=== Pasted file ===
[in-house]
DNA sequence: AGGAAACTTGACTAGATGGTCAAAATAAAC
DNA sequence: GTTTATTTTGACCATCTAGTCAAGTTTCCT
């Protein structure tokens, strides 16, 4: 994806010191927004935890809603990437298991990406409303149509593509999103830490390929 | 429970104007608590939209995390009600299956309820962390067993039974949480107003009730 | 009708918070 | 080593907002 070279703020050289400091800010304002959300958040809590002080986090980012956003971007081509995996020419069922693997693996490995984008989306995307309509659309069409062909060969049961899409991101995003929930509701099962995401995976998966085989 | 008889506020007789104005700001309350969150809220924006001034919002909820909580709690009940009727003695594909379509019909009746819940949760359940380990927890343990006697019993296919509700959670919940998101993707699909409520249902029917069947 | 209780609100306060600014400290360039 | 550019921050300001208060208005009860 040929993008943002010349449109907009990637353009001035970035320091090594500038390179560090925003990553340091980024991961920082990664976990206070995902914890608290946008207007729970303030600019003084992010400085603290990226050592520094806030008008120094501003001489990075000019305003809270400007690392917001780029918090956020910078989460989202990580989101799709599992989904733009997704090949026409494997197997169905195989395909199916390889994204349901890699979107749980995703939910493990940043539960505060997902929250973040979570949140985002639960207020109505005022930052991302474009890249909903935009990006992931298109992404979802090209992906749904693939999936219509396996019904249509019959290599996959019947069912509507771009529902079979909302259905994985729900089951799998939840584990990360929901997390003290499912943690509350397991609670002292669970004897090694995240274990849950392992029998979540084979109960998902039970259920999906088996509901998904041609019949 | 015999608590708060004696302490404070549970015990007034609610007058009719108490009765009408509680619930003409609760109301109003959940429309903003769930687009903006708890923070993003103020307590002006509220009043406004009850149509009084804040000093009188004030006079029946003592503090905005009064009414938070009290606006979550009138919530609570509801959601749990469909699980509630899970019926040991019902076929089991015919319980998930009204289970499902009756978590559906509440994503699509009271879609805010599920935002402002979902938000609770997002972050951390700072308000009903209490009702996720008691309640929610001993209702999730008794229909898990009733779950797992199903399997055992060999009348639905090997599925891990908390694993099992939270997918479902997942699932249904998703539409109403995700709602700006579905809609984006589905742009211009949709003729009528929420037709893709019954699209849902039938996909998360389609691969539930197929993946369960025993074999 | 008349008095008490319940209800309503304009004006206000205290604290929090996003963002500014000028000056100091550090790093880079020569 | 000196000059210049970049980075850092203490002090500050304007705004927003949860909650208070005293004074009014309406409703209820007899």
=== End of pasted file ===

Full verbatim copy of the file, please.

[in-house]
DNA sequence: AGGAAACTTGACTAGATGGTCAAAATAAAC
DNA sequence: GTTTATTTTGACCATCTAGTCAAGTTTCCT
């Protein structure tokens, strides 16, 4: 994806010191927004935890809603990437298991990406409303149509593509999103830490390929 | 429970104007608590939209995390009600299956309820962390067993039974949480107003009730 | 009708918070 | 080593907002 070279703020050289400091800010304002959300958040809590002080986090980012956003971007081509995996020419069922693997693996490995984008989306995307309509659309069409062909060969049961899409991101995003929930509701099962995401995976998966085989 | 008889506020007789104005700001309350969150809220924006001034919002909820909580709690009940009727003695594909379509019909009746819940949760359940380990927890343990006697019993296919509700959670919940998101993707699909409520249902029917069947 | 209780609100306060600014400290360039 | 550019921050300001208060208005009860 040929993008943002010349449109907009990637353009001035970035320091090594500038390179560090925003990553340091980024991961920082990664976990206070995902914890608290946008207007729970303030600019003084992010400085603290990226050592520094806030008008120094501003001489990075000019305003809270400007690392917001780029918090956020910078989460989202990580989101799709599992989904733009997704090949026409494997197997169905195989395909199916390889994204349901890699979107749980995703939910493990940043539960505060997902929250973040979570949140985002639960207020109505005022930052991302474009890249909903935009990006992931298109992404979802090209992906749904693939999936219509396996019904249509019959290599996959019947069912509507771009529902079979909302259905994985729900089951799998939840584990990360929901997390003290499912943690509350397991609670002292669970004897090694995240274990849950392992029998979540084979109960998902039970259920999906088996509901998904041609019949 | 015999608590708060004696302490404070549970015990007034609610007058009719108490009765009408509680619930003409609760109301109003959940429309903003769930687009903006708890923070993003103020307590002006509220009043406004009850149509009084804040000093009188004030006079029946003592503090905005009064009414938070009290606006979550009138919530609570509801959601749990469909699980509630899970019926040991019902076929089991015919319980998930009204289970499902009756978590559906509440994503699509009271879609805010599920935002402002979902938000609770997002972050951390700072308000009903209490009702996720008691309640929610001993209702999730008794229909898990009733779950797992199903399997055992060999009348639905090997599925891990908390694993099992939270997918479902997942699932249904998703539409109403995700709602700006579905809609984006589905742009211009949709003729009528929420037709893709019954699209849902039938996909998360389609691969539930197929993946369960025993074999 | 008349008095008490319940209800309503304009004006206000205290604290929090996003963002500014000028000056100091550090790093880079020569 | 000196000059210049970049980075850092203490002090500050304007705004927003949860909650208070005293004074009014309406409703209820007899």